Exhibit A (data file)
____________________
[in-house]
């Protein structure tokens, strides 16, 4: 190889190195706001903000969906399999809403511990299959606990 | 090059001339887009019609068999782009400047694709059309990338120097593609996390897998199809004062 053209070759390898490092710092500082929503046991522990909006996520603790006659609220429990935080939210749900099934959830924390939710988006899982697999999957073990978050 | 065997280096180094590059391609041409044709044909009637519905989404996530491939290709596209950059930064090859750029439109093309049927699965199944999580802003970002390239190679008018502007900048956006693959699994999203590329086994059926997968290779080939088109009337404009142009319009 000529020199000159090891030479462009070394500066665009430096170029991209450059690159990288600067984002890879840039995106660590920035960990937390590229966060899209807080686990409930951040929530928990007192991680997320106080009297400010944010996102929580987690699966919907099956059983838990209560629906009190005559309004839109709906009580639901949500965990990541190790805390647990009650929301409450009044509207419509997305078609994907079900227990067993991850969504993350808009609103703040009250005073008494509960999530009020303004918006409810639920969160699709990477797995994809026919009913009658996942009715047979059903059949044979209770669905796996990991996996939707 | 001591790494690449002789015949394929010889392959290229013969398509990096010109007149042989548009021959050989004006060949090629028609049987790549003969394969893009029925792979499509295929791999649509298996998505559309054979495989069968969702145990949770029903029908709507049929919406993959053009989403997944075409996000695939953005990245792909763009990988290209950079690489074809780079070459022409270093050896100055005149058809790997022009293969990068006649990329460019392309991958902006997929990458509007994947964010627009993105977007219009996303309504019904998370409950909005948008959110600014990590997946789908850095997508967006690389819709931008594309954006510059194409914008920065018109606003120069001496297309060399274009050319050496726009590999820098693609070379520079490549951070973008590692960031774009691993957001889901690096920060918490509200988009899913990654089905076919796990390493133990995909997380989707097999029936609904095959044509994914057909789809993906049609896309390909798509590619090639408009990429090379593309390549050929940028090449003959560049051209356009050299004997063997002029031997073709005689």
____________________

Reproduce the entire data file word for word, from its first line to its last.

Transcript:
[in-house]
């Protein structure tokens, strides 16, 4: 190889190195706001903000969906399999809403511990299959606990 | 090059001339887009019609068999782009400047694709059309990338120097593609996390897998199809004062 053209070759390898490092710092500082929503046991522990909006996520603790006659609220429990935080939210749900099934959830924390939710988006899982697999999957073990978050 | 065997280096180094590059391609041409044709044909009637519905989404996530491939290709596209950059930064090859750029439109093309049927699965199944999580802003970002390239190679008018502007900048956006693959699994999203590329086994059926997968290779080939088109009337404009142009319009 000529020199000159090891030479462009070394500066665009430096170029991209450059690159990288600067984002890879840039995106660590920035960990937390590229966060899209807080686990409930951040929530928990007192991680997320106080009297400010944010996102929580987690699966919907099956059983838990209560629906009190005559309004839109709906009580639901949500965990990541190790805390647990009650929301409450009044509207419509997305078609994907079900227990067993991850969504993350808009609103703040009250005073008494509960999530009020303004918006409810639920969160699709990477797995994809026919009913009658996942009715047979059903059949044979209770669905796996990991996996939707 | 001591790494690449002789015949394929010889392959290229013969398509990096010109007149042989548009021959050989004006060949090629028609049987790549003969394969893009029925792979499509295929791999649509298996998505559309054979495989069968969702145990949770029903029908709507049929919406993959053009989403997944075409996000695939953005990245792909763009990988290209950079690489074809780079070459022409270093050896100055005149058809790997022009293969990068006649990329460019392309991958902006997929990458509007994947964010627009993105977007219009996303309504019904998370409950909005948008959110600014990590997946789908850095997508967006690389819709931008594309954006510059194409914008920065018109606003120069001496297309060399274009050319050496726009590999820098693609070379520079490549951070973008590692960031774009691993957001889901690096920060918490509200988009899913990654089905076919796990390493133990995909997380989707097999029936609904095959044509994914057909789809993906049609896309390909798509590619090639408009990429090379593309390549050929940028090449003959560049051209356009050299004997063997002029031997073709005689």